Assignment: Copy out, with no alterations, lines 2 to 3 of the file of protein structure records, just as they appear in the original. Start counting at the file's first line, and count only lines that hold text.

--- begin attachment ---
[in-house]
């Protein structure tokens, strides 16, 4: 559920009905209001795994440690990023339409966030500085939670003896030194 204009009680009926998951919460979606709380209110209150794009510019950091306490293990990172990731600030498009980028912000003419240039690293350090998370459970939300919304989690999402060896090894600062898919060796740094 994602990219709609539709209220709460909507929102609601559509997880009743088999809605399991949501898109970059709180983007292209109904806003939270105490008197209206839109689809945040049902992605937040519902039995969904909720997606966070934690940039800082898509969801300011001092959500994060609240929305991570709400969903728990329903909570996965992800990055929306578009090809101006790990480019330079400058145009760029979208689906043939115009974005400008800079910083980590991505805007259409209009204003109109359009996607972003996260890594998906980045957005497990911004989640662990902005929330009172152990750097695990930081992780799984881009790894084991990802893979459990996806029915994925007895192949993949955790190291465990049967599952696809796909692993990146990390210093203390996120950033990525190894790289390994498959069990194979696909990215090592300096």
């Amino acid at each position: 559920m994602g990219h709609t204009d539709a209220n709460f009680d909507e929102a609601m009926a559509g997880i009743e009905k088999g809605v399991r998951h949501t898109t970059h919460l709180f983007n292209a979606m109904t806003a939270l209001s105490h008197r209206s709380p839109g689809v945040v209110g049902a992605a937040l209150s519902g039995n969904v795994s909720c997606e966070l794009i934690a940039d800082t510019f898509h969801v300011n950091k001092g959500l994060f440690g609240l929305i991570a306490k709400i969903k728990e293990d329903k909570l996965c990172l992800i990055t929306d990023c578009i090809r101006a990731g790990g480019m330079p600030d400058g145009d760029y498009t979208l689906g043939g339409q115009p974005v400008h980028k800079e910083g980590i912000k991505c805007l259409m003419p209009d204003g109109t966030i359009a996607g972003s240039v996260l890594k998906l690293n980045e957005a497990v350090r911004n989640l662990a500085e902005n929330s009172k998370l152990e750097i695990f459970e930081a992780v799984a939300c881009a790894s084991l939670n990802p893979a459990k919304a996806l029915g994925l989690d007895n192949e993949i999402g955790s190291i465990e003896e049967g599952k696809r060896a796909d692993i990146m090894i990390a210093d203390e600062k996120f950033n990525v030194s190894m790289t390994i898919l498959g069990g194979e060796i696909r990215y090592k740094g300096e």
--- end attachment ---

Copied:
């Protein structure tokens, strides 16, 4: 559920009905209001795994440690990023339409966030500085939670003896030194 204009009680009926998951919460979606709380209110209150794009510019950091306490293990990172990731600030498009980028912000003419240039690293350090998370459970939300919304989690999402060896090894600062898919060796740094 994602990219709609539709209220709460909507929102609601559509997880009743088999809605399991949501898109970059709180983007292209109904806003939270105490008197209206839109689809945040049902992605937040519902039995969904909720997606966070934690940039800082898509969801300011001092959500994060609240929305991570709400969903728990329903909570996965992800990055929306578009090809101006790990480019330079400058145009760029979208689906043939115009974005400008800079910083980590991505805007259409209009204003109109359009996607972003996260890594998906980045957005497990911004989640662990902005929330009172152990750097695990930081992780799984881009790894084991990802893979459990996806029915994925007895192949993949955790190291465990049967599952696809796909692993990146990390210093203390996120950033990525190894790289390994498959069990194979696909990215090592300096």
């Amino acid at each position: 559920m994602g990219h709609t204009d539709a209220n709460f009680d909507e929102a609601m009926a559509g997880i009743e009905k088999g809605v399991r998951h949501t898109t970059h919460l709180f983007n292209a979606m109904t806003a939270l209001s105490h008197r209206s709380p839109g689809v945040v209110g049902a992605a937040l209150s519902g039995n969904v795994s909720c997606e966070l794009i934690a940039d800082t510019f898509h969801v300011n950091k001092g959500l994060f440690g609240l929305i991570a306490k709400i969903k728990e293990d329903k909570l996965c990172l992800i990055t929306d990023c578009i090809r101006a990731g790990g480019m330079p600030d400058g145009d760029y498009t979208l689906g043939g339409q115009p974005v400008h980028k800079e910083g980590i912000k991505c805007l259409m003419p209009d204003g109109t966030i359009a996607g972003s240039v996260l890594k998906l690293n980045e957005a497990v350090r911004n989640l662990a500085e902005n929330s009172k998370l152990e750097i695990f459970e930081a992780v799984a939300c881009a790894s084991l939670n990802p893979a459990k919304a996806l029915g994925l989690d007895n192949e993949i999402g955790s190291i465990e003896e049967g599952k696809r060896a796909d692993i990146m090894i990390a210093d203390e600062k996120f950033n990525v030194s190894m790289t390994i898919l498959g069990g194979e060796i696909r990215y090592k740094g300096e």